I also appreciated AL’s comment that “relying solely on codes and regulations to guide your leadership and company actions is a sure way to land it in serious trouble,” as when this occurs “your actions can be legal, technically acceptable within some set of standards, yet still wrong.” Indeed, as a compliance professional stated at a recent symposium “when my team confronts corrupt offers in the field, their answer is no, but ‘not because compliance says I can’t do it, it’s because I don’t do it.’” Indeed, when that occurs, we have reached AL’s state of compliance as beyond a set of scripted policies and procedures that might be looked at as a “work around” at the field level.

As the Round Table started to wind down ASM cautioned “not delude yourself in bias that there is any single truth.” And I think that is a great take away for compliance teams. Like my own experience, bad behavior tends to come from multiple tipping points and hence, the solutions need to address those challenges, also from multiple points, including ethics and values. I always leave the last word to SK, who leaves us with “Policies and value statements are great but sometimes, as Emerson said “what you do speaks so loudly that I can not hear what you say.””

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What Happened In Oslo Shouldn’t Stay In Oslo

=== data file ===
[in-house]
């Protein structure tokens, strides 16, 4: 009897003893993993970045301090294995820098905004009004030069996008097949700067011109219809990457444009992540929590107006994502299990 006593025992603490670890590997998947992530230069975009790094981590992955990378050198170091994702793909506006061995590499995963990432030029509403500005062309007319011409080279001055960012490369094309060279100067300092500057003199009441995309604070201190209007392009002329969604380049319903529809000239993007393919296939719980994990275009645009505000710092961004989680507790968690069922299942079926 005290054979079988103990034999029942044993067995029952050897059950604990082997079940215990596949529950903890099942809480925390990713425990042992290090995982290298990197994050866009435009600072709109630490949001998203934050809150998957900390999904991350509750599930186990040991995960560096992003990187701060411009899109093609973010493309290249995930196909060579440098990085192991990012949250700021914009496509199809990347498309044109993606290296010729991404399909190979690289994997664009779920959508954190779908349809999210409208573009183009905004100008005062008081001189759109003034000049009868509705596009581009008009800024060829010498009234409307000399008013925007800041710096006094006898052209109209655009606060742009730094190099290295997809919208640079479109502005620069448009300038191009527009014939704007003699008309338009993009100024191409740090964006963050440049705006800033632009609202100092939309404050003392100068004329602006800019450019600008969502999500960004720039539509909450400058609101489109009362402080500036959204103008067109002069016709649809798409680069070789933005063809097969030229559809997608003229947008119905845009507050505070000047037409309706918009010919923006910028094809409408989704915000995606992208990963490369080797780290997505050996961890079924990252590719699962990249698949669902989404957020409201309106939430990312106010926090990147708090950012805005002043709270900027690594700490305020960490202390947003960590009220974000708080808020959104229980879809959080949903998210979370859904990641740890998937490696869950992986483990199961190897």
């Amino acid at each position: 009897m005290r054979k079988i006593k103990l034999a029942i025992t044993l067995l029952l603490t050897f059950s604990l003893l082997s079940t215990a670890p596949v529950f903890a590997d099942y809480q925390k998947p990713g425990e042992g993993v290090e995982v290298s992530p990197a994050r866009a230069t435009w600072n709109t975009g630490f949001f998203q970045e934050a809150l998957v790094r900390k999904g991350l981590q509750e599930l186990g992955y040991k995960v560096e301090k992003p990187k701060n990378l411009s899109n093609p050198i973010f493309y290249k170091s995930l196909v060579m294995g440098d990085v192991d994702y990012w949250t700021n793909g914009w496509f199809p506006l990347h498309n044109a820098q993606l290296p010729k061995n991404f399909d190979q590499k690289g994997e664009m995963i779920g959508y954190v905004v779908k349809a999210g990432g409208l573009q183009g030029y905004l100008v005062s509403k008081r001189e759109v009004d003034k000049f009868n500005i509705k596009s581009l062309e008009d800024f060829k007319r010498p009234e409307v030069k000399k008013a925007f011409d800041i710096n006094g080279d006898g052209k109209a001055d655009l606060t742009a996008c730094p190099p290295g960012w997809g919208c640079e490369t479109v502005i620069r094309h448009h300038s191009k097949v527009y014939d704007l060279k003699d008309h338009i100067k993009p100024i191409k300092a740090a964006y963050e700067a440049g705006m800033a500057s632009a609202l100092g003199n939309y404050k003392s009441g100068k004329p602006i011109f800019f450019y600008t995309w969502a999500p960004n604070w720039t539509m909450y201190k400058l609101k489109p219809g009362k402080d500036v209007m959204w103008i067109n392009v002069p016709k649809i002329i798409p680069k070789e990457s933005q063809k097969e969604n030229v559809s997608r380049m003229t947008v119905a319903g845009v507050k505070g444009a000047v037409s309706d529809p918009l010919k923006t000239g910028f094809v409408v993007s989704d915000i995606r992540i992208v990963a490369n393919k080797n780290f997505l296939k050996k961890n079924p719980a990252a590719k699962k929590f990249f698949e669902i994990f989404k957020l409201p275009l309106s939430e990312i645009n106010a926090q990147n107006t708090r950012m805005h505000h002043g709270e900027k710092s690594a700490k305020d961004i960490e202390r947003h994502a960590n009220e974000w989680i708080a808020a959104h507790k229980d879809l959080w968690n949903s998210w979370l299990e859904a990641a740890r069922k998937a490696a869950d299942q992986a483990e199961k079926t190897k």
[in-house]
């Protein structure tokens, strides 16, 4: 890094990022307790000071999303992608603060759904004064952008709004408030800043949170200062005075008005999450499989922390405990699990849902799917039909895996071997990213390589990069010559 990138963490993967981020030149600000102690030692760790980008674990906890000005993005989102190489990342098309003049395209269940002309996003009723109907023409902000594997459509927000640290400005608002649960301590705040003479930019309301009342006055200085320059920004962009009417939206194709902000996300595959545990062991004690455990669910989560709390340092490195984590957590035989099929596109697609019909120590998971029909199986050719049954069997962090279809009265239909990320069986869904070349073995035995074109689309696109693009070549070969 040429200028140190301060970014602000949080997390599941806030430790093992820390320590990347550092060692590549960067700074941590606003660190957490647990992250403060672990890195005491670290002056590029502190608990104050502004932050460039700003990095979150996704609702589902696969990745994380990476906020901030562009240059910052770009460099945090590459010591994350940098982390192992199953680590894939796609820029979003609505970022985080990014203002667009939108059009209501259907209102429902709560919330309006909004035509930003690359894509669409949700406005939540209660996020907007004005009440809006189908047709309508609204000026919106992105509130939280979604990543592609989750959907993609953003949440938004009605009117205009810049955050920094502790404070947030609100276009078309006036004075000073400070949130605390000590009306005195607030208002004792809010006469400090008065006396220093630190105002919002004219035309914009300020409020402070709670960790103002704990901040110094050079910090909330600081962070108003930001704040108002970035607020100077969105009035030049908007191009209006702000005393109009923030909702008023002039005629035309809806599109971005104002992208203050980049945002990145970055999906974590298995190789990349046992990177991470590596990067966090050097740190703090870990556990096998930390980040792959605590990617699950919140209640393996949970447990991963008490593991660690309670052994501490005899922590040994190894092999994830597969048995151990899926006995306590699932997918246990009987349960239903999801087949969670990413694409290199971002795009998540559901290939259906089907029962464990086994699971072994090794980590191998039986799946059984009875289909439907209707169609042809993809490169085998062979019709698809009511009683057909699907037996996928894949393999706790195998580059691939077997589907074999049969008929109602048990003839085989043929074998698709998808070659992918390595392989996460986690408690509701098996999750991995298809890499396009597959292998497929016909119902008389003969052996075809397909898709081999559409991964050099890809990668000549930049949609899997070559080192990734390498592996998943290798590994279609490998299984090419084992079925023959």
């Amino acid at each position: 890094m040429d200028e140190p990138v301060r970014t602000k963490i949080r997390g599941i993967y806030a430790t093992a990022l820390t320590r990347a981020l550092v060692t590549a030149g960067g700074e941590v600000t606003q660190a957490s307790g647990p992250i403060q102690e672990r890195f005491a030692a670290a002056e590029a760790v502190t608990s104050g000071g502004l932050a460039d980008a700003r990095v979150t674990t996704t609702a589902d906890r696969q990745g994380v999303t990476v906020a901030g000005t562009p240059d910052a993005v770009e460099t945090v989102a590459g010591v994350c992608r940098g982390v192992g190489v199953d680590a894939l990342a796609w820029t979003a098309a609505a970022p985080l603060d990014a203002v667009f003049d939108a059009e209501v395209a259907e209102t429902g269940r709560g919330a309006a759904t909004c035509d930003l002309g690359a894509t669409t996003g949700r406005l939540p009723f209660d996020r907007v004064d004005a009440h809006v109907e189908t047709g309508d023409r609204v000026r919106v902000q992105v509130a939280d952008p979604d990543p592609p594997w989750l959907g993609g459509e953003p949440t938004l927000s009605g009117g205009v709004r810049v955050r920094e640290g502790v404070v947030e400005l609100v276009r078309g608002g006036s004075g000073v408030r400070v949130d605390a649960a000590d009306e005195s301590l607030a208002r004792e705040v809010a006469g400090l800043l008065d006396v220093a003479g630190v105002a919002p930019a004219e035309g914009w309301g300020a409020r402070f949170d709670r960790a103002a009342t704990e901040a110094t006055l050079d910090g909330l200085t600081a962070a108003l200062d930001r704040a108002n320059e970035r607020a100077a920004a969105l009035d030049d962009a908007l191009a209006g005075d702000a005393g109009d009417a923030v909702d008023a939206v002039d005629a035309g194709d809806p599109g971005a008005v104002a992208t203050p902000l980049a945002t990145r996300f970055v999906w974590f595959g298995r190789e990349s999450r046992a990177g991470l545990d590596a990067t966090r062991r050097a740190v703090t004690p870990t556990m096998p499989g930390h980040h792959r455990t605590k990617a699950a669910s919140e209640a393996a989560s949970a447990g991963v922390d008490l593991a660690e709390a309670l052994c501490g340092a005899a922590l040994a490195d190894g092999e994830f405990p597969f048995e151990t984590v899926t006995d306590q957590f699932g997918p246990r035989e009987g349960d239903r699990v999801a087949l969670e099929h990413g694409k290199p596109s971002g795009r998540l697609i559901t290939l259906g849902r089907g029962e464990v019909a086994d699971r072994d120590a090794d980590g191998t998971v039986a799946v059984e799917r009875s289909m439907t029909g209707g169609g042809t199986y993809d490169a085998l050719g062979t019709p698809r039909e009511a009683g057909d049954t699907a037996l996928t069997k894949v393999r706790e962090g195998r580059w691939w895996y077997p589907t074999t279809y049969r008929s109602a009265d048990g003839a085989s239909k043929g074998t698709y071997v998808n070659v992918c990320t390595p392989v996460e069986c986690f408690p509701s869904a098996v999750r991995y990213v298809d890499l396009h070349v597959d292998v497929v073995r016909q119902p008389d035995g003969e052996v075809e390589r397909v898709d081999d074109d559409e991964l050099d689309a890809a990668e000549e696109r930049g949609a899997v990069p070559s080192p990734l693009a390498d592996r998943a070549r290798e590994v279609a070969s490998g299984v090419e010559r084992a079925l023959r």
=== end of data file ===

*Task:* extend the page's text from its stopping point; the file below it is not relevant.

What Happened In Oslo Shouldn’t Stay In Oslo

* Photo of Helge Kvamme, Selmer Law Firm and  Norwegian Minister of Trade and Industry, Monica Maeland. Photo (c) Selmer Law.

Last week I had the pleasure and honor of participating in the Oslo, 2015 Anti-Corruption Conference, at the invitation of Helge Kvamme, Partner, Investigations and Compliance, Selmer Law Firm, Norway, and a member of the Organizing Committee as well as a speaker during the Conference. It was during the Conference that I engaged, via live video feed, in an interview with Robert “Bob” Appleton, Partner, Day Pitney, who from Norway, interviewed me in a one hour session titled “Bribery from the sharp end.” During this session, Bob launched into a  discussion which started from our first intersection in 2006, when he targeted me as Chairman of the UN Procurement Task Force,  as a subject of a UN investigation on contract fraud.

Today I have the additional pleasure of presenting a “round-up” of this unique event from three different perspectives: Helge Kvamme, as one of the Organizers and speakers, Bob Appleton as a panelist as well as speaker, and Jo Sherman, CEO of EDT Software, which is a case management software platform for disputes and investigations (see www.discoveredt.com), who was an attendee. Given the importance of this Conference, which brought together anti-corruption leaders from around the globe, I hope that today I can play a part in making certain that “what happened in Oslo does not stay in Oslo.”